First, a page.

Emanuel Feuermann (born Kolomyia, Austro-Hungarian Empire, 22 November 1902; died New York City, 25 May 1942) was a famous Austrian cellist who became a naturalized American. During his short career he was thought of as the world’s greatest cellist after Pablo Casals.
Feuermann's parents were amateur musicians. His father started to teach him the violin, but the young boy wanted to hold it between his legs like a cello, so his father bought him a small cello. In 1909 the family moved to Vienna so that he could learn the cello from the famous Friedrich Buxbaum, the cellist of the Rosé Quartet and principal cellist of the Vienna Philharmonic. Then he studied with Anton Walter at the Music Academy in Vienna. In February 1914, aged twelve, he played in his first concert, performing Joseph Haydn's Cello Concerto in D with the Vienna Philharmonic conducted by Felix Weingartner.
In 1917, Feuermann went to Leipzig where he studied with Julius Klengel. Klengel thought his young pupil was incredibly talented, but that he did not know much great cello music. Feuermann worked very hard. Klengel was a good teacher for him
In 1919 Friedrich Grützmacher died and Klengel recommended Feuermann should take his job at the Gürzenich Conservatory in Cologne. Although he was very young he got the job which had a very good salary, but he was not given the title of “professor”.
During the 1920s he gave many concerts all over the world. In 1929 he became professor at the Musikhochschule in Berlin.He played with famous people such as the violinists Carl Flesch, Szymon Goldberg, Joseph Wolfsthal and Jascha Heifetz, the composer and viola player Paul Hindemith and the pianist Artur Rubinstein.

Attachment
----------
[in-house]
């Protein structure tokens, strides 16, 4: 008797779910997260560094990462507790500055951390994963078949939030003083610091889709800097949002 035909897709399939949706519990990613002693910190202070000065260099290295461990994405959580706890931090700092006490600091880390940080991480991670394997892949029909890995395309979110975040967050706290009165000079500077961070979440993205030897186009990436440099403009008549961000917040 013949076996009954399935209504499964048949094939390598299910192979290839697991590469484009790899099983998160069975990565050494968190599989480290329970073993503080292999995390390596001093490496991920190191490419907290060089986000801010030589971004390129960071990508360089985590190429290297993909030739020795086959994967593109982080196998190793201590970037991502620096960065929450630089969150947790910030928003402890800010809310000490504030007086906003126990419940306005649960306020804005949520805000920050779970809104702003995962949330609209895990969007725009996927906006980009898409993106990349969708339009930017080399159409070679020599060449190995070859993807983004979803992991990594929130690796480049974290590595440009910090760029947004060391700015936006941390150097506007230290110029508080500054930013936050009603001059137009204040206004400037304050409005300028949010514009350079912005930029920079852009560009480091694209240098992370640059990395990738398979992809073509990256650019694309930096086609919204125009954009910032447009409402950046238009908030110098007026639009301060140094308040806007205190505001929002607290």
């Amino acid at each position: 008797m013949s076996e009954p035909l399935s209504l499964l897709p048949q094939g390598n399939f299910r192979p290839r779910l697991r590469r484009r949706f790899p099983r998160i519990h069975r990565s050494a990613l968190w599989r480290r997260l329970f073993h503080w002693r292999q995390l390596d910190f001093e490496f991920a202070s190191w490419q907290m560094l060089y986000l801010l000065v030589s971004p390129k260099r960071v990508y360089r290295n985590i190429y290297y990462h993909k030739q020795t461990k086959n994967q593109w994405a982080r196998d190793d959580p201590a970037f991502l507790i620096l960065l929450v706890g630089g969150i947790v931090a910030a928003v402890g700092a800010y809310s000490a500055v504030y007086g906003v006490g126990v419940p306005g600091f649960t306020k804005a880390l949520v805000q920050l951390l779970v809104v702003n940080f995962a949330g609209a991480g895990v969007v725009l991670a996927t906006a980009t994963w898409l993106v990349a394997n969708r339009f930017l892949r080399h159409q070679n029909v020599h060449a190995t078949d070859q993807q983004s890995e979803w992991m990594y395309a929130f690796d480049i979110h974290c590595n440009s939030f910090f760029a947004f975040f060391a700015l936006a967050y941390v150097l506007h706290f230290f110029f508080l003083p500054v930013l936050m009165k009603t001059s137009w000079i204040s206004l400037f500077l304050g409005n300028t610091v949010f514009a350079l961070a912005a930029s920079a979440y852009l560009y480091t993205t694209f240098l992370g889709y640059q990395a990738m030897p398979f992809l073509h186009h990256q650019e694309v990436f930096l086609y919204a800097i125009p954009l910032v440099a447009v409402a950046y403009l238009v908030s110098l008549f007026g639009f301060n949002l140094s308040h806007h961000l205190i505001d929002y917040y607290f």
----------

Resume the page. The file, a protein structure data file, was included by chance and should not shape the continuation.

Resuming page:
On April 3, 1933, with the rise of Nazism, he lost his job at the Berlin Conservatory because he was Jewish. He moved to London. He toured Japan and the United States where he played the Haydn concerto with the New York Philharmonic conducted by Bruno Walter. Some music critics were not very impressed with his playing. However, a few days later he gave a recital. Nearly all the professional cellists in New York were there because they had heard that Feuermann was an exceptional player. The audience were extremely enthusiastic and even the music critics changed their minds.
In 1935 he married. He moved to Zürich with his wife, but happened to be in Vienna at the time of the Anschluss while his wife and young daughter were still in Zürich. Bronislaw Huberman helped Feuermann and his family escape to Israel in September 1938. At the end of the year they went to the United States and applied for American citizenship.
Feuermann was one of the greatest cellists who ever lived. The cello was not often heard as a solo instrument in those days, but Feuermann and Pablo Casals made people change their minds. Feuermann did not actually practise very much on his own, but when he was making music with other people he worked very hard at all the detail. He loved teaching. He also loved fast cars. His family were very important indeed to him.